During the last class, the class will make up a series of questions that are
thought-provoking and that tie together the material from the course. Normally,
these questions number between 8 and 12. You are asked to go home and prepare
the answers to any one, two, or (at very most) three of these questions.
At the time scheduled for the final exam, you will write your answers in
the classroom without the benefit of notes or other study aids. You may designate
the point value of these questions (total = 100) or leave that to the discretion
of your professor.
In contrast to checklists, which cover a discrete unit of the course and for
which you are asked not to write in sentences, your final exam should comprise
a well-thought out, well-written essay or series of essays and should reflect
what you have learned during the entire semester.
The final exam will be graded on the factual correctness, organization, argument,
breadth, and depth of your response(s).
UNIVERSITY RULES AND REGULATIONS
The rules and regulations established by the University are followed in this class.
The University of Maryland, College Park has a nationally recognized Code of Academic Integrity, administered by the Student Honor Council. This Code sets standards for academic integrity at Maryland for all undergraduate and graduate students. As a student you are responsible for upholding these standards for this course. It is very important for you to be aware of the consequences of cheating, fabrication, facilitation, and plagiarism. For more information on the Code of Academic Integrity visit the Student Honor Council web site.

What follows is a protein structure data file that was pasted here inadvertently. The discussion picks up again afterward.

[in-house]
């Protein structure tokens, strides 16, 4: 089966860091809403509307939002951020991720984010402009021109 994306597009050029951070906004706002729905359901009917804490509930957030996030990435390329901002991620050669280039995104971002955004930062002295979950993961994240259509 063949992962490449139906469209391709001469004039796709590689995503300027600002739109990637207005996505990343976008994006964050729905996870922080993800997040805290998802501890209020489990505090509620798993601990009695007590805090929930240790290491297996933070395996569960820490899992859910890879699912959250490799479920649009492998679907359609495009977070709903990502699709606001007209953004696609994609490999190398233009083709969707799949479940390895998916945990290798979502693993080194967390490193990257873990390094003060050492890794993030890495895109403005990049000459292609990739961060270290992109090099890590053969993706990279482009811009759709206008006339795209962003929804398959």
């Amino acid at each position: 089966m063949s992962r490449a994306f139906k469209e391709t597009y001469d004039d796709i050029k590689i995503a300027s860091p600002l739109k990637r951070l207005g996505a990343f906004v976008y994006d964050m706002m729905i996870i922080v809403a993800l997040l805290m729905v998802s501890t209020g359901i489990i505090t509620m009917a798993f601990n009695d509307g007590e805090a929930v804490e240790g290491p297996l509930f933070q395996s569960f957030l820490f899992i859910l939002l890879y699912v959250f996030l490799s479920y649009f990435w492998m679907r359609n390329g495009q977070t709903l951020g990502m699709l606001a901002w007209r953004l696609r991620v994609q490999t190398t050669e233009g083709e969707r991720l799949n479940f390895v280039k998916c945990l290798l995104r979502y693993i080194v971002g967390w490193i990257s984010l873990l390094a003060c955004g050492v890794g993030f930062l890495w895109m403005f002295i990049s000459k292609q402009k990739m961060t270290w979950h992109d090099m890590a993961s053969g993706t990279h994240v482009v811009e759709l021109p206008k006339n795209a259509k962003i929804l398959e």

To further exhibit your commitment to academic integrity, remember to sign the Honor Pledge on all examinations and assignments: "I pledge on my honor that I have not given or received any unauthorized assistance on this examination (assignment)."
ACADEMIC ACCOMODATIONS FOR STUDENTS WITH DISABILITIES
If a student has a documented disability and wishes to discuss academic accommodations, please contact the professor as soon as possible. The rules for eligibility and the types of accommodations a student may request can be reviewed on the Disability Support Services web site.
Disability Support Services requires that students request an Accommodation Form each semester. It is the student's responsibility to present the form to the professor as proof of eligibility for accommodations.
The University System of Maryland policy states that students should not be penalized in any way for participation in religious observances. Students shall be allowed, whenever practicable, to make up academic assignments that are missed due to such absences. It is the student's responsibility to contact the professor, and make arrangements for make-up work or examinations. The student is responsible for providing written notification to the professor within the first two weeks of the semester. The notification must identify the religious holiday(s) and date(s). For additional information, please visit the University of Maryland Policies and Procedures.